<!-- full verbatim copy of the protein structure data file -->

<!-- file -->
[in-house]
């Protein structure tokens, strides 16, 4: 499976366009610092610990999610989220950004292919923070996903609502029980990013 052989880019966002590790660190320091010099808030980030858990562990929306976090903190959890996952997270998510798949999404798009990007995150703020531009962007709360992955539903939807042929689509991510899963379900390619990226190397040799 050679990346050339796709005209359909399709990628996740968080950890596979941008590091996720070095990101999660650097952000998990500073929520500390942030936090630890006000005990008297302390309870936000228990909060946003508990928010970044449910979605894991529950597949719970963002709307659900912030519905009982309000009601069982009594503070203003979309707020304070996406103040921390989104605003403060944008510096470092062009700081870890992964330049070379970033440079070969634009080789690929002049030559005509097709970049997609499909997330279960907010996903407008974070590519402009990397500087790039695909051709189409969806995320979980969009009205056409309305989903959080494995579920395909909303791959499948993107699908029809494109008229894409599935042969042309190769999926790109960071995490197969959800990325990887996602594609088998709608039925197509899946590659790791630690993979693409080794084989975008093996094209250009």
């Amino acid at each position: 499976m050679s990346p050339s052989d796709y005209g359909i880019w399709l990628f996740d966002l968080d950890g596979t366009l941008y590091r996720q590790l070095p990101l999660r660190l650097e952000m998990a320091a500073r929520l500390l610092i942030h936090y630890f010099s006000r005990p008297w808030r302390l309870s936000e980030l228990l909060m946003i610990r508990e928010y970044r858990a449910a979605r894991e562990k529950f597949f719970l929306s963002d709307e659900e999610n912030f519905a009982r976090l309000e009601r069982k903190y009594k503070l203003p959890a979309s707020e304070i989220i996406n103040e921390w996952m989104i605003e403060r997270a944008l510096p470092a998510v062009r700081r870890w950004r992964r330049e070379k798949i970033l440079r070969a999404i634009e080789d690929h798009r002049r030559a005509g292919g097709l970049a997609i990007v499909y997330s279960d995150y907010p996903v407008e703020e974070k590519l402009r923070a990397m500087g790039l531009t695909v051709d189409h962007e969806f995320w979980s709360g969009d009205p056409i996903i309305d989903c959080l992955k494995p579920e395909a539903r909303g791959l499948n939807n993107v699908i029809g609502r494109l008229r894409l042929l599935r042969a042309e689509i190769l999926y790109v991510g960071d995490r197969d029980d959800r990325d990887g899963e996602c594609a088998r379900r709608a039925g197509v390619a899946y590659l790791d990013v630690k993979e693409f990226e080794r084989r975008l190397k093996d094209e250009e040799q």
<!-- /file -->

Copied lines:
[in-house]
């Protein structure tokens, strides 16, 4: 499976366009610092610990999610989220950004292919923070996903609502029980990013 052989880019966002590790660190320091010099808030980030858990562990929306976090903190959890996952997270998510798949999404798009990007995150703020531009962007709360992955539903939807042929689509991510899963379900390619990226190397040799 050679990346050339796709005209359909399709990628996740968080950890596979941008590091996720070095990101999660650097952000998990500073929520500390942030936090630890006000005990008297302390309870936000228990909060946003508990928010970044449910979605894991529950597949719970963002709307659900912030519905009982309000009601069982009594503070203003979309707020304070996406103040921390989104605003403060944008510096470092062009700081870890992964330049070379970033440079070969634009080789690929002049030559005509097709970049997609499909997330279960907010996903407008974070590519402009990397500087790039695909051709189409969806995320979980969009009205056409309305989903959080494995579920395909909303791959499948993107699908029809494109008229894409599935042969042309190769999926790109960071995490197969959800990325990887996602594609088998709608039925197509899946590659790791630690993979693409080794084989975008093996094209250009």
């Amino acid at each position: 499976m050679s990346p050339s052989d796709y005209g359909i880019w399709l990628f996740d966002l968080d950890g596979t366009l941008y590091r996720q590790l070095p990101l999660r660190l650097e952000m998990a320091a500073r929520l500390l610092i942030h936090y630890f010099s006000r005990p008297w808030r302390l309870s936000e980030l228990l909060m946003i610990r508990e928010y970044r858990a449910a979605r894991e562990k529950f597949f719970l929306s963002d709307e659900e999610n912030f519905a009982r976090l309000e009601r069982k903190y009594k503070l203003p959890a979309s707020e304070i989220i996406n103040e921390w996952m989104i605003e403060r997270a944008l510096p470092a998510v062009r700081r870890w950004r992964r330049e070379k798949i970033l440079r070969a999404i634009e080789d690929h798009r002049r030559a005509g292919g097709l970049a997609i990007v499909y997330s279960d995150y907010p996903v407008e703020e974070k590519l402009r923070a990397m500087g790039l531009t695909v051709d189409h962007e969806f995320w979980s709360g969009d009205p056409i996903i309305d989903c959080l992955k494995p579920e395909a539903r909303g791959l499948n939807n993107v699908i029809g609502r494109l008229r894409l042929l599935r042969a042309e689509i190769l999926y790109v991510g960071d995490r197969d029980d959800r990325d990887g899963e996602c594609a088998r379900r709608a039925g197509v390619a899946y590659l790791d990013v630690k993979e693409f990226e080794r084989r975008l190397k093996d094209e250009e040799q």